Recently, I did an elaborate survey/personality test type-thing involving videos of people berating me, pleading with me, or otherwise trying to sucker me into involvement in their nefarious plots. In the interest of protecting intellectual property, I’ll keep the details vague, but I got my results back, and I was shocked to find that it said I have “excellent access to feelings of joy and love." As a person who struggles with depression, I was incredibly surprised by that. I also scored the maximum possible in the category of "empathy and compassion." (Not so surprising there—I’m an emotional sponge.) And, I scored unusually high in “access to feelings of sadness.” On the surface, it may seem that all of these things are contradictory—how can someone with “excellent access to feelings of joy and love” be the same person who feels unusually high levels of sadness? Perhaps because access to any sort of intense feeling is not discriminatory—those who feel joy and happiness deeply will inevitably also feel pain deeply.
I also think it’s because all of those things go together when you’re empathic. You see deeply into people; you can see who they really are, and what their potential is. This same ability to see into people is also what makes you a finely-tuned emotional antennae, so often, against your will, you feel everything everyone around you is feeling. It is rare that empathic people have anyone to teach them how to shield and set emotional boundaries. It’s all just one big emotional stew if you’re not careful and aware. I don’t know if the survey was any good or not, or how it was vetted, but I have taken a deep, poetic comfort in the phrase “You have excellent access to feelings of joy and love.” It’s a good reminder that I am not, in fact, dead inside--something I often worry about when I shut down emotionally after getting fried by being overly-attuned to other people’s feelings. Or, to say it more plainly, exhausted by my own co-dependence.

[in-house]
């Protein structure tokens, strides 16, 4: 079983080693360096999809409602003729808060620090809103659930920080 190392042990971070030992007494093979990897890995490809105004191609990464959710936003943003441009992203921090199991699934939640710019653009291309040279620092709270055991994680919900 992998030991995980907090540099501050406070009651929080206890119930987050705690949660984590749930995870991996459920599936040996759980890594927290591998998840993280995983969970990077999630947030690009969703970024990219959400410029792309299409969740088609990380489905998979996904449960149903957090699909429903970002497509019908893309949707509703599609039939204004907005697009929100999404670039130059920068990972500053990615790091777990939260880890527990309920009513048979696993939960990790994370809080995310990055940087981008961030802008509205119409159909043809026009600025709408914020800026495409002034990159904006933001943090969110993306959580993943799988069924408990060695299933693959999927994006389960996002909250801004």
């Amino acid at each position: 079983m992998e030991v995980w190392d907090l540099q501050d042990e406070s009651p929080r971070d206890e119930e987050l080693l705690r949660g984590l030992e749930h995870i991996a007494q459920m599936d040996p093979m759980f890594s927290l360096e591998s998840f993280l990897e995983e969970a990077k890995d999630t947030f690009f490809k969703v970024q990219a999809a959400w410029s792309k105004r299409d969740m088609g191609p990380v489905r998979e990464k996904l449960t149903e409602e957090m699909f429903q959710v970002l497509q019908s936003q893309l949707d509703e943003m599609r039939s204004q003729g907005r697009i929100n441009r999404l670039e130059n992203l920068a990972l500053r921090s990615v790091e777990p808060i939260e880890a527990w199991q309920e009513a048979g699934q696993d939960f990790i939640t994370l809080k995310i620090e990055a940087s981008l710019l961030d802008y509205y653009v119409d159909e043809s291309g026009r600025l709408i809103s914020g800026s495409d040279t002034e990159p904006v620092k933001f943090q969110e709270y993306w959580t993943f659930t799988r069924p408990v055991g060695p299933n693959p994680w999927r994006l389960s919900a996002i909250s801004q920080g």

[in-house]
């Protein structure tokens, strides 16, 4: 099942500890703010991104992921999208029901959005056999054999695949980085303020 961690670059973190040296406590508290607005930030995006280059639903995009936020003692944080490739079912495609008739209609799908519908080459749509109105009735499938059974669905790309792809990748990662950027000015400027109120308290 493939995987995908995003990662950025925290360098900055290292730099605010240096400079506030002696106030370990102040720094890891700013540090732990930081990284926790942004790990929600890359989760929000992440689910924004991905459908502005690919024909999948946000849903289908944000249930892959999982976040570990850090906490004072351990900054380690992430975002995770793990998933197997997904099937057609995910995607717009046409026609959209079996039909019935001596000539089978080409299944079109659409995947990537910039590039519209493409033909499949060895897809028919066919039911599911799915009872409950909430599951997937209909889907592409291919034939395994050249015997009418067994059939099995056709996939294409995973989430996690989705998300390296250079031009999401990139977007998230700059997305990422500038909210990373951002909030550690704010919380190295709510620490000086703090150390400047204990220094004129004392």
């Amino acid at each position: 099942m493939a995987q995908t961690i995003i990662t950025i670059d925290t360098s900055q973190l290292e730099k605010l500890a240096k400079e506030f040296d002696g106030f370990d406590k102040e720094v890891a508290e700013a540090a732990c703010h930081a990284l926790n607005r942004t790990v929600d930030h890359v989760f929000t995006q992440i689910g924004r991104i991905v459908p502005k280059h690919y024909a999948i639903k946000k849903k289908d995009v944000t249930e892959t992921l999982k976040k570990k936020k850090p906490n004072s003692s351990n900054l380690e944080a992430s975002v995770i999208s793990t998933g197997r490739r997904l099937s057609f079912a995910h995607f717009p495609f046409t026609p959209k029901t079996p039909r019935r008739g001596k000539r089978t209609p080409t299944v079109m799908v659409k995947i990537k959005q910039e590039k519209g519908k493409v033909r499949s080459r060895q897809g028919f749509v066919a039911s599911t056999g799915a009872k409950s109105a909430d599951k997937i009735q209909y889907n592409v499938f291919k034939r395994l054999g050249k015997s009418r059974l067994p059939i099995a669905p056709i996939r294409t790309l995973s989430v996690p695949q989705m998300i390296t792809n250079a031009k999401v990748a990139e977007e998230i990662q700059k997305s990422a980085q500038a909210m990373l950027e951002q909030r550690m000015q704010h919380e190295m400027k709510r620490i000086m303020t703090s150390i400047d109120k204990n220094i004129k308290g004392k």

I don’t usually have back problems, but this entire week, I was plagued by severe back pain, just before a Big Event I had to put on, with an enormous amount of self-induced pressure to do well. I got into this horrid stress-pain-spasm-fear cycle with it—the more pain I had, the more fear I had that I wouldn’t be able to carry out the event, which increased the fear, which increased the pain. (Can we just pause here to reflect on what an icon of emotional health I am?) At any rate, the event went off well, in spite of me getting no sleep the night before because I was twisting in agony. Immediately afterwards, the pain was about 80% gone. I still have some twitchy stuff going on and I need a massage, but it’s nothing like the lie-flat-on-the-floor-and-gorge-on-Advil pain I had before the event. Maybe I scared the pain away by my event success, or maybe it really was mostly psychological—who knows? At this point, I don’t care. The event is over for another year, and I feel physically functional again.
My friend Frank recently re-traumatized me with his blog post about the New Coke debacle. I keenly remember when New Coke came out. I was around 13 or 14 years old, and I felt deeply betrayed. The crispy, zingy, predictable taste of Coke was the one constant in my life, and they took it away and replaced it with a bland, sugary, lifeless facsimile. I was bereft, and I took great glee in the fact that they were compelled by the market to bring back “real” Coke within a matter of weeks. I dimly recall that this was such a massive business failure that there is a documentary out there on it somewhere, and they use it in business classes now as a teaching tool and a dire warning. Good! Since then, they have left my beloved Coke the hell alone, and I still have one shining beacon of predictability in my life.